The UK Royal Air Force (RAF) is rethinking its approach to future uncrewed aircraft and how they might augment the F-35 and Eurofighter Typhoon fighters. The service has been exploring various concepts in a program named Lightweight Affordable Novel Combat Aircraft (LANCA). As a first practical step, it let a contract for a flying demonstrator named Mosquito Protector to a consortium consisting of Spirit Aerosystems and Northrop Grumman.
The RAF terminated that contract recently, at the critical design review stage. “We have learned and gained a huge amount from our Mosquito program around digital design and novel manufacturing techniques,” Chief of the Air Staff Air Chief Marshal Mike Wigston told the Global Air & Space Chiefs’ Conference in London last week. “We’ve decided that our focus now should be on systems that can be operationalized much more quickly, and that is why we have drawn the Mosquito program to a close.”
The RAF’s Rapid Capabilities Office (RCO) directs the LANCA program, and Wigston said that the RAF will launch a series of industry competitions later this year for scalable unscrewed systems, culminating in an operational fly-off to get them into service faster.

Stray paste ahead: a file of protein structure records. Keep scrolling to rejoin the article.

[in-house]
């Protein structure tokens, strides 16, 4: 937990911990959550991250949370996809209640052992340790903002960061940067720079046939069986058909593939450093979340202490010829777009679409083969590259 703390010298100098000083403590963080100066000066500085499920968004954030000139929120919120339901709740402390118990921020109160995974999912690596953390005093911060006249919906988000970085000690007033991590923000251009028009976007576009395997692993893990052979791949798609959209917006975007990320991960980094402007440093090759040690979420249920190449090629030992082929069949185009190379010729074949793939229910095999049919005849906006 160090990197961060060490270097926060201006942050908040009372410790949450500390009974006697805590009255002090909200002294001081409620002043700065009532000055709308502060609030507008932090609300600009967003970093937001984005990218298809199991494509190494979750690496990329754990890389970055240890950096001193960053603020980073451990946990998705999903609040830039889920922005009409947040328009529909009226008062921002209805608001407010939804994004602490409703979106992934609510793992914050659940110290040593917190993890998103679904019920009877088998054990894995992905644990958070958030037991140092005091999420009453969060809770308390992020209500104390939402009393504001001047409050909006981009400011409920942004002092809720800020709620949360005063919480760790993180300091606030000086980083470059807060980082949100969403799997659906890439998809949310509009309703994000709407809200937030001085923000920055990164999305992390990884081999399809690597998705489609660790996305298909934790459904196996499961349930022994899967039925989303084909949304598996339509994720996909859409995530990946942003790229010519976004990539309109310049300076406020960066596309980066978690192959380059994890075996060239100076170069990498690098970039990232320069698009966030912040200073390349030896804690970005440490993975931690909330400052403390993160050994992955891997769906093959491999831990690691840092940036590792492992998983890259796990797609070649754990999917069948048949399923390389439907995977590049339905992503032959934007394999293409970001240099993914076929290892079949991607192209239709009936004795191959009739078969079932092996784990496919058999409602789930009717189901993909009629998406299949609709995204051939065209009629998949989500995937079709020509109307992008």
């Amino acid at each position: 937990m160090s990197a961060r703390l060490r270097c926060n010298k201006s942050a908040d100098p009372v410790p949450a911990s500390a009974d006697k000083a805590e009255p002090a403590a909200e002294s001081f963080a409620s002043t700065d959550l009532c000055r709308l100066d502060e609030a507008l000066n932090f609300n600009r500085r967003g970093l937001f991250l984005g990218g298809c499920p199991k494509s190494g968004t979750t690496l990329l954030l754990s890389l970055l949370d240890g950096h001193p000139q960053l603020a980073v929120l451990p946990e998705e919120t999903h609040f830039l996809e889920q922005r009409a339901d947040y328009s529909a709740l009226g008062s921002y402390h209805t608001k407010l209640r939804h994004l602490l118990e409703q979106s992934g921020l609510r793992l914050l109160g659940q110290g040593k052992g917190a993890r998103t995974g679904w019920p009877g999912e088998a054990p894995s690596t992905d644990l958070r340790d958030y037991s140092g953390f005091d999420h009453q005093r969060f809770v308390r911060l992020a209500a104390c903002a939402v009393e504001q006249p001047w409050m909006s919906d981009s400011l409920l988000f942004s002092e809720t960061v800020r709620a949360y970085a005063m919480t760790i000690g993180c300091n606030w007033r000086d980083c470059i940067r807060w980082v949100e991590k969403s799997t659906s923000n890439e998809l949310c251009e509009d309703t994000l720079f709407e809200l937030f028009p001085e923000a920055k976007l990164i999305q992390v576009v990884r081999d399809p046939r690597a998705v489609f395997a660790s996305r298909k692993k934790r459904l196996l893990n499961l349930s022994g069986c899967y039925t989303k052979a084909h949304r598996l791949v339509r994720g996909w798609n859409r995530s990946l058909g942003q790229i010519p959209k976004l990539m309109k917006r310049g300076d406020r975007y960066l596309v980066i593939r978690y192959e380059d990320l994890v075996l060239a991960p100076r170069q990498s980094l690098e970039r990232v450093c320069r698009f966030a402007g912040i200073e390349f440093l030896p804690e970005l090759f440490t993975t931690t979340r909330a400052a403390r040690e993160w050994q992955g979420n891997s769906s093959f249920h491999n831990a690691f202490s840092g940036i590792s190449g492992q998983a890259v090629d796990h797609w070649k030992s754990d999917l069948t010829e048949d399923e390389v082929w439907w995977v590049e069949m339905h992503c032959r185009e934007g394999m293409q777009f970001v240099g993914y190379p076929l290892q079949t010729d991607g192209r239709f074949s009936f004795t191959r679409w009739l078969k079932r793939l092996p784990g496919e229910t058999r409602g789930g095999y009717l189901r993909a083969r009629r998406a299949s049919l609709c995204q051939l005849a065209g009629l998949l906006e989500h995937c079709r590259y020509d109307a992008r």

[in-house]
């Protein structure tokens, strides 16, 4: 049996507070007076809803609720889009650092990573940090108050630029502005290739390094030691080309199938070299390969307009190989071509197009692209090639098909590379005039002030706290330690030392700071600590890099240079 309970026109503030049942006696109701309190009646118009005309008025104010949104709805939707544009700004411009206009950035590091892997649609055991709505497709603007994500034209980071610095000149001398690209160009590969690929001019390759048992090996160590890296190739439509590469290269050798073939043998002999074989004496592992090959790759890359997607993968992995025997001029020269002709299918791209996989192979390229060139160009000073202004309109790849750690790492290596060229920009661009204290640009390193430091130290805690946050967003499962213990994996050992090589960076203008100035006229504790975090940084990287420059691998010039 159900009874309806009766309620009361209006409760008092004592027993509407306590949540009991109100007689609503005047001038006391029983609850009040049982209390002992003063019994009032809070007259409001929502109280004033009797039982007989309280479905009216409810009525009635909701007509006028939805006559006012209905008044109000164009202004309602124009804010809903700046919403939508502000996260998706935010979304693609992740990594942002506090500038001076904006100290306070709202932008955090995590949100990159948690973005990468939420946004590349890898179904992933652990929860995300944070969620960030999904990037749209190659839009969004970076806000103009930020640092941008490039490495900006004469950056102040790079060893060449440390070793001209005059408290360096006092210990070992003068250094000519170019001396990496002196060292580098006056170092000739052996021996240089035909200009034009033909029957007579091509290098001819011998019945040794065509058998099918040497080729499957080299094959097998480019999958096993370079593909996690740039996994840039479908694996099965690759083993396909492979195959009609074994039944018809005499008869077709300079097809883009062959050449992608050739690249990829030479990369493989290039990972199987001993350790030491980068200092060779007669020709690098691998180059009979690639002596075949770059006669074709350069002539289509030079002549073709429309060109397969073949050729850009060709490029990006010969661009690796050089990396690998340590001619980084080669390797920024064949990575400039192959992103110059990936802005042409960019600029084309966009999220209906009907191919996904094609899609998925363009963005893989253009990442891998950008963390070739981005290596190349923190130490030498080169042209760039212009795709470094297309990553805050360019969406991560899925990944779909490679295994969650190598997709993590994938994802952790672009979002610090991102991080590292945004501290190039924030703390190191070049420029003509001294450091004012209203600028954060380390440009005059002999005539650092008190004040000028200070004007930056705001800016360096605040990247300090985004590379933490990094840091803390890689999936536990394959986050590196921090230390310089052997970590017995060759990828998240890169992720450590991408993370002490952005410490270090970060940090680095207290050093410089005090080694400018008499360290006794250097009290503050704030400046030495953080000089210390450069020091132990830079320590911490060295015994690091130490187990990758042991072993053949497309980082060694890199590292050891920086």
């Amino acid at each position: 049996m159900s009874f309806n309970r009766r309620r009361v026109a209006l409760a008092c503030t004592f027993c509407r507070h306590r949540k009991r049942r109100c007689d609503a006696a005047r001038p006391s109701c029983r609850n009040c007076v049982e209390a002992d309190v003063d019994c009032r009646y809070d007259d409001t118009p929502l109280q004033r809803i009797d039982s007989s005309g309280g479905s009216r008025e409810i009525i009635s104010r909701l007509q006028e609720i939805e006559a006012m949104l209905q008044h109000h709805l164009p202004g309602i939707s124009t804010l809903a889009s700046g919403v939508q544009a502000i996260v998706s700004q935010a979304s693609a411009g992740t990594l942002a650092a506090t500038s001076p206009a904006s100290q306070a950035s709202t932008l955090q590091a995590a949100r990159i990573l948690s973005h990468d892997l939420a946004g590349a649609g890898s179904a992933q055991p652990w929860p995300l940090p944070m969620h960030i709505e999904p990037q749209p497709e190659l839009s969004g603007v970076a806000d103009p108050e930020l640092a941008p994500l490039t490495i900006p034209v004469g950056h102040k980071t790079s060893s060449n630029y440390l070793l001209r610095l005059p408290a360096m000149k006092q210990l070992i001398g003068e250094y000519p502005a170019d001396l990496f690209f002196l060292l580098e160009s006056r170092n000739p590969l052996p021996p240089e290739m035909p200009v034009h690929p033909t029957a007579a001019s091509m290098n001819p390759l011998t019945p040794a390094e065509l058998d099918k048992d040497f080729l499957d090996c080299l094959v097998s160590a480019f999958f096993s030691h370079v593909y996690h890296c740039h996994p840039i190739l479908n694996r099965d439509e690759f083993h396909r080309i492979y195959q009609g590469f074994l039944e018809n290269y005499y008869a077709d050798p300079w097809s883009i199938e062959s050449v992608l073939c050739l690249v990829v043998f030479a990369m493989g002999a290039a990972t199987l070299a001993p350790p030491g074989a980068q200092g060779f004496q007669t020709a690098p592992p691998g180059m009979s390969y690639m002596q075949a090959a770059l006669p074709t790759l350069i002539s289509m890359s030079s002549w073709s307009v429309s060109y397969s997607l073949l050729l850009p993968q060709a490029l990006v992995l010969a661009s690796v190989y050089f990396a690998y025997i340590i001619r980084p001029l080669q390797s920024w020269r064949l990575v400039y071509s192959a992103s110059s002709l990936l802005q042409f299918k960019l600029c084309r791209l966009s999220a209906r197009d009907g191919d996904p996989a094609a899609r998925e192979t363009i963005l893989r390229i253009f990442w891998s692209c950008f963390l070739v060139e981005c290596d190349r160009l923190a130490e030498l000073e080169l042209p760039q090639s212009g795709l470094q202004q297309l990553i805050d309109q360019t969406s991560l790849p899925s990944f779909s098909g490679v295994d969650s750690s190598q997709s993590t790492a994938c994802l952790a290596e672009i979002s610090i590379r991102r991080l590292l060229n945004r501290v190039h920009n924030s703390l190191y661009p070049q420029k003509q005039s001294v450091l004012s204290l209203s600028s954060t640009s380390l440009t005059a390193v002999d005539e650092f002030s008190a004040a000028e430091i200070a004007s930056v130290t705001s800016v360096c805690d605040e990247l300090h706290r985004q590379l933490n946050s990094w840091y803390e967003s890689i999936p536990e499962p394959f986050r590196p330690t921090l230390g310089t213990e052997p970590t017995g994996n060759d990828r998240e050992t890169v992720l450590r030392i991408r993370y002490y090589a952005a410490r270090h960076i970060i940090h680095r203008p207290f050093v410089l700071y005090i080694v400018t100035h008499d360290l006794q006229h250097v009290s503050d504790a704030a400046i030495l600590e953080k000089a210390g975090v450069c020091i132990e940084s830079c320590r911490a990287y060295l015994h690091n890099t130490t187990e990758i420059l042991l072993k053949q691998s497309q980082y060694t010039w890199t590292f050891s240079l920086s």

An officer in the RCO told AIN that two-thirds of the budget for Project Mosquito remains unspent. He said that the focus would now center on exploring UAS that fit somewhere between what he termed Category 1 (expendable airframes) and Category 2 (attritable airframes). There is also a Category 3, which is survivable, presumably indicating a larger airframe with stealth and other advanced technology.
But, he cautioned, there remain “fundamental challenges” relating to concepts of operation. Furthermore, he said that the RCO is aware of industrial challenges, such as the possible reluctance of combat airframe primes to release their software to companies providing LANCA-type air vehicles, to enable the necessary networking.